- Lighting should be bright / even.
- Camera-to-subject distance should be no less than 50 times the focal length of the lens. For a 50mm lens, that would be at least 2.5 meters.
- Set the lens for AF and the camera for One-Shot AF, and manually select the centre focusing point.
- Shoot at the maximum aperture of the lens via manual mode or aperture-priority. Adjust exposure level to get an accurate exposure. Use low ISO setting.
- If the lens has an image stabilizer, turn it off.
- Use a remote switch or the camera’s self-timer to fire the shutter. Use mirror lock up as well.
- Take three sets of images at microadjustment settings of -5, 0 and +5, i.e, three consecutive images at -5, three consecutive images at 0, and three consecutive images at +5.
- Look at the images on your screen at 100% magnification.
- Take additional sets of test images at different microadjustment settings if necessary until the sharpest image is achieved.
- Register the corresponding microadjustment settings in the camera.
Thorough, but slower… 😉
|AF Adjustment notes from CanonFor best results, manually set the focus on the lens to infinity for every exposure before allowing the camera to autofocus the reference target.
Expect some minor variations in focusing accuracy within each set of three test images, even though they were all taken at the same microadjustment setting. This is completely normal, and is due to the tolerances of the camera’s AF system.
Expect smaller microadjustment settings to have a greater effect with telephoto lenses, and vice versa for wide-angle lenses.
If you are attempting to set microadjustments for a zoom lens, it is important to realize that the camera’s setting may only be accurate for the focal length setting you test. The instruction book suggests testing at the longest focal length of the lens, but you may find it more efficient to choose the focal length you use most often.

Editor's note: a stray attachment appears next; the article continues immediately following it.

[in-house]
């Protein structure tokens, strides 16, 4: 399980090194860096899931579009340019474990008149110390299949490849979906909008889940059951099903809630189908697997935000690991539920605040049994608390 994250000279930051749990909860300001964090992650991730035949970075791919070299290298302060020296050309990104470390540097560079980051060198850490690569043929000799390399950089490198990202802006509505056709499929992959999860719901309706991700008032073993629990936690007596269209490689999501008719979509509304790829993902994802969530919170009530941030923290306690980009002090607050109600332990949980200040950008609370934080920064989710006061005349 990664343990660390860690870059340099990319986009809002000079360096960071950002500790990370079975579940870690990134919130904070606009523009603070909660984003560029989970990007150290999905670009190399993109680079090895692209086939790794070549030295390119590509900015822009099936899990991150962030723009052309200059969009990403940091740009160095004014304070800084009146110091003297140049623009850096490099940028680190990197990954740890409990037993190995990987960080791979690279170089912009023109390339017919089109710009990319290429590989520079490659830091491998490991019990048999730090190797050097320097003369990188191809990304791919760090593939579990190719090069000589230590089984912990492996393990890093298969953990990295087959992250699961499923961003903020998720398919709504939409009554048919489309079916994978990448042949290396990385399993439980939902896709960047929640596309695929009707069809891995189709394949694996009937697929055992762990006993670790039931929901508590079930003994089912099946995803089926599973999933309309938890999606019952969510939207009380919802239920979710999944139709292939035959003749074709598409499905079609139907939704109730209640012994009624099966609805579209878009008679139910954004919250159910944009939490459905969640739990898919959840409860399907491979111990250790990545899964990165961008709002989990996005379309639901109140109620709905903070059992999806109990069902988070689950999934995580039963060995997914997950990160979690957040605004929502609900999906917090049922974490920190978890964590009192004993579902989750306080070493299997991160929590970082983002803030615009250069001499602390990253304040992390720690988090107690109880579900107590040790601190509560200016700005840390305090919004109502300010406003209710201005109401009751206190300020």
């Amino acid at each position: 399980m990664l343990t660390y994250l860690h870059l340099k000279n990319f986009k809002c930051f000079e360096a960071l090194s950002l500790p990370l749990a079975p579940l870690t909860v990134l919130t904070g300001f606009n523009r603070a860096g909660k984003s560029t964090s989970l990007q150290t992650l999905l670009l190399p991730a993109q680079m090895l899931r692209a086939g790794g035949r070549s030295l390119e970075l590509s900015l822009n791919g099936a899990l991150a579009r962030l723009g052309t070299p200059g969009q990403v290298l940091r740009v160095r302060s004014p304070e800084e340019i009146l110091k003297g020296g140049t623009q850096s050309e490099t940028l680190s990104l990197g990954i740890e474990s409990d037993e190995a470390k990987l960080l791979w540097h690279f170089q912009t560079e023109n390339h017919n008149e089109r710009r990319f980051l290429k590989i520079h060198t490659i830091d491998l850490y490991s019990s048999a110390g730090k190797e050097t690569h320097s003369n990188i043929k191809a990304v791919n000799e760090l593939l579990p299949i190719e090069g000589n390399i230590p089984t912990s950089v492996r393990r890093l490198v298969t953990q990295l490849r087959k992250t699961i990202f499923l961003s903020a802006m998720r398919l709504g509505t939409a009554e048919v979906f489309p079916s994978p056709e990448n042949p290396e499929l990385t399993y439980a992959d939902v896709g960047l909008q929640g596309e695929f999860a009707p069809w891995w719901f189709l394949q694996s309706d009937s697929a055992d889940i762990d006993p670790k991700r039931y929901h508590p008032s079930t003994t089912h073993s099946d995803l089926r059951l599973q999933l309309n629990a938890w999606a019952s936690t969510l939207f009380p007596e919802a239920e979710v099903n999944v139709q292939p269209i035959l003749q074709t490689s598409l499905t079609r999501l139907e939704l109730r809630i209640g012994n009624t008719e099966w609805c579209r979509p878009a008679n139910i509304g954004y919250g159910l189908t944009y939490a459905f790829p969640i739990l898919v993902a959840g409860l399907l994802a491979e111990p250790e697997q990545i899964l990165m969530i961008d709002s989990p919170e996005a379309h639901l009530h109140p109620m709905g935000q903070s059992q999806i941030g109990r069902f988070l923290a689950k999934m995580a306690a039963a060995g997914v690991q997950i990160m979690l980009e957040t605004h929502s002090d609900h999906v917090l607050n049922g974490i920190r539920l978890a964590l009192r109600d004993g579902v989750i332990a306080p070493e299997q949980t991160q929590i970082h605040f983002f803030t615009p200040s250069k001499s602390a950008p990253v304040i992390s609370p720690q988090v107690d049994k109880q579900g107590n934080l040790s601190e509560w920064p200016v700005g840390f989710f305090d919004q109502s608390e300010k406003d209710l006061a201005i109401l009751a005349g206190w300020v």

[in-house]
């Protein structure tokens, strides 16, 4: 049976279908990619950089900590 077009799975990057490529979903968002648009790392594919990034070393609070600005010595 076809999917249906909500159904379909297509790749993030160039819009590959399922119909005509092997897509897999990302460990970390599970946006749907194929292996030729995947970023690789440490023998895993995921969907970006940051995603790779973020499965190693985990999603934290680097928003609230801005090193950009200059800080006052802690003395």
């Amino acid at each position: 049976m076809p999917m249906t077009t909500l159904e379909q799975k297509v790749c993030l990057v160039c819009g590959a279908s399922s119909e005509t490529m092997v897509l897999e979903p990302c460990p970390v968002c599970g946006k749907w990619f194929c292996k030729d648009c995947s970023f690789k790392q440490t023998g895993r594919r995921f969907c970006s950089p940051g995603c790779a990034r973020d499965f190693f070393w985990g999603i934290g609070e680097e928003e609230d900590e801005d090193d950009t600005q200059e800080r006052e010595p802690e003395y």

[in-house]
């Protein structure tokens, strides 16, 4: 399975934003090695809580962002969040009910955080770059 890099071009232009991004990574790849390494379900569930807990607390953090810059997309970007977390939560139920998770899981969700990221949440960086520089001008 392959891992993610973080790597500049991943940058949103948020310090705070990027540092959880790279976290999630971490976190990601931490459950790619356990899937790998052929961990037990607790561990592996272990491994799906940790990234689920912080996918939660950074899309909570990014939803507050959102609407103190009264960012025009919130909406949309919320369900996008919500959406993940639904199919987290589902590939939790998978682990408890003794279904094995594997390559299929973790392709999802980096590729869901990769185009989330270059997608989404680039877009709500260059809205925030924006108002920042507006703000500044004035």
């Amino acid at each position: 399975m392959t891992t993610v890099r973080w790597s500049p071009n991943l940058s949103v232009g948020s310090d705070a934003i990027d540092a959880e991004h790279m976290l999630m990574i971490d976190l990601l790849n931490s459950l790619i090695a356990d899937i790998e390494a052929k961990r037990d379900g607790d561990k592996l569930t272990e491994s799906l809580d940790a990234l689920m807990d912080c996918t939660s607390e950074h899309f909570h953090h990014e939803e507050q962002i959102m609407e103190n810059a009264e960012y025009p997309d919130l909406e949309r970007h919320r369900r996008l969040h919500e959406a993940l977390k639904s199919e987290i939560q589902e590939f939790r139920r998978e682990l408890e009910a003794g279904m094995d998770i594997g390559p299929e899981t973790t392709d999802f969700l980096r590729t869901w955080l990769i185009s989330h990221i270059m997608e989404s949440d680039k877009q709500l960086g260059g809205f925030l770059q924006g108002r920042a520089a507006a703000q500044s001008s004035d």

This is from a suggestion on the Birdphotographers list by Arash Hazeghi
Make sure you have the latest version of the Canon EOS utility installed. You need to point the camera at a fine detail target, ideally at least 50 times the focal length away
- If you find that it is very difficult to achieve a precise sharp focus (particularly with slower lenses) you can lower the 50x distance limit somewhat, however I’d personally not go much closer than 30x. You can see just how little change there is during the focus stepping in my SpyderLensCal review.
Make sure that the camera is square on to the target, and that the target is sufficiently flat. Something like a bank note usually has a lot of fine detail, if you don’t have a convenient ISO chart available.
Connect the camera to your computer via the USB port, cancel any image download pop-up/application
- Run the EOS utility.
- Click on Camera setting/remote shooting icon.
- Click on Remote Live View Shooting. This will open a new window with live sensor video feed.
- Make sure that AF is in phase detect mode (quick mode AF). This uses the camera’s main AF sensor.
- Choose the centre AF point and make sure the white rectangle is centred on the AF point. The AF points pattern will be different for different cameras.